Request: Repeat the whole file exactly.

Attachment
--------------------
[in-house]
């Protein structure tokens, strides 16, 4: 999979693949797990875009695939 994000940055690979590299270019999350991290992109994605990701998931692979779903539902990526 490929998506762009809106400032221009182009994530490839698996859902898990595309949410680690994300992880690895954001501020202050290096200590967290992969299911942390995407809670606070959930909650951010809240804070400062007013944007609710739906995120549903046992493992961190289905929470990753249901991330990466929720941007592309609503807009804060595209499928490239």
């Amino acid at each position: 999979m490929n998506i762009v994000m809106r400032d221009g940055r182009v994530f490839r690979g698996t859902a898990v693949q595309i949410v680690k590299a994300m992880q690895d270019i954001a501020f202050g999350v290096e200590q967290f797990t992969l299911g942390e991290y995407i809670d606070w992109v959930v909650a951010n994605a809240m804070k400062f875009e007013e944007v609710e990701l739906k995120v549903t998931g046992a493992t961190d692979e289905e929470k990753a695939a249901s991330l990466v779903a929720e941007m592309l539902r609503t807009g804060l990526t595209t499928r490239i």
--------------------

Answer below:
[in-house]
């Protein structure tokens, strides 16, 4: 999979693949797990875009695939 994000940055690979590299270019999350991290992109994605990701998931692979779903539902990526 490929998506762009809106400032221009182009994530490839698996859902898990595309949410680690994300992880690895954001501020202050290096200590967290992969299911942390995407809670606070959930909650951010809240804070400062007013944007609710739906995120549903046992493992961190289905929470990753249901991330990466929720941007592309609503807009804060595209499928490239």
């Amino acid at each position: 999979m490929n998506i762009v994000m809106r400032d221009g940055r182009v994530f490839r690979g698996t859902a898990v693949q595309i949410v680690k590299a994300m992880q690895d270019i954001a501020f202050g999350v290096e200590q967290f797990t992969l299911g942390e991290y995407i809670d606070w992109v959930v909650a951010n994605a809240m804070k400062f875009e007013e944007v609710e990701l739906k995120v549903t998931g046992a493992t961190d692979e289905e929470k990753a695939a249901s991330l990466v779903a929720e941007m592309l539902r609503t807009g804060l990526t595209t499928r490239i």